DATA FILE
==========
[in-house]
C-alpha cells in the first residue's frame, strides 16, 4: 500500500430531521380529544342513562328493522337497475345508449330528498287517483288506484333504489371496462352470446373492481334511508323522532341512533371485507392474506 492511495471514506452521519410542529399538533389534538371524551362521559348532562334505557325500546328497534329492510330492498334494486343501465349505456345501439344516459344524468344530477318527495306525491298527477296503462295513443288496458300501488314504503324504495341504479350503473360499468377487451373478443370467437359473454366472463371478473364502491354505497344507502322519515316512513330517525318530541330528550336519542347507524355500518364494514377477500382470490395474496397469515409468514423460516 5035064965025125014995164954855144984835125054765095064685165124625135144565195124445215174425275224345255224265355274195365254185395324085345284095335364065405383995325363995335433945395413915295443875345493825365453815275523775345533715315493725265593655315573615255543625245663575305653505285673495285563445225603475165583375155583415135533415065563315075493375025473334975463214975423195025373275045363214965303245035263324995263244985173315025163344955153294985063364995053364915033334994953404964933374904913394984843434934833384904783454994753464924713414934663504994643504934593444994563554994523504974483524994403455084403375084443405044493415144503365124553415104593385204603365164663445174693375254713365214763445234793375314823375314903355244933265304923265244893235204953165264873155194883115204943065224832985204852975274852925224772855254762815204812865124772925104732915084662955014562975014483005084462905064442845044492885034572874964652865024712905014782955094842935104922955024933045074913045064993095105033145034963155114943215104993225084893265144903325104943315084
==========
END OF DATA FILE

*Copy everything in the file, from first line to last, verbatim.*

[in-house]
C-alpha cells in the first residue's frame, strides 16, 4: 500500500430531521380529544342513562328493522337497475345508449330528498287517483288506484333504489371496462352470446373492481334511508323522532341512533371485507392474506 492511495471514506452521519410542529399538533389534538371524551362521559348532562334505557325500546328497534329492510330492498334494486343501465349505456345501439344516459344524468344530477318527495306525491298527477296503462295513443288496458300501488314504503324504495341504479350503473360499468377487451373478443370467437359473454366472463371478473364502491354505497344507502322519515316512513330517525318530541330528550336519542347507524355500518364494514377477500382470490395474496397469515409468514423460516 5035064965025125014995164954855144984835125054765095064685165124625135144565195124445215174425275224345255224265355274195365254185395324085345284095335364065405383995325363995335433945395413915295443875345493825365453815275523775345533715315493725265593655315573615255543625245663575305653505285673495285563445225603475165583375155583415135533415065563315075493375025473334975463214975423195025373275045363214965303245035263324995263244985173315025163344955153294985063364995053364915033334994953404964933374904913394984843434934833384904783454994753464924713414934663504994643504934593444994563554994523504974483524994403455084403375084443405044493415144503365124553415104593385204603365164663445174693375254713365214763445234793375314823375314903355244933265304923265244893235204953165264873155194883115204943065224832985204852975274852925224772855254762815204812865124772925104732915084662955014562975014483005084462905064442845044492885034572874964652865024712905014782955094842935104922955024933045074913045064993095105033145034963155114943215104993225084893265144903325104943315084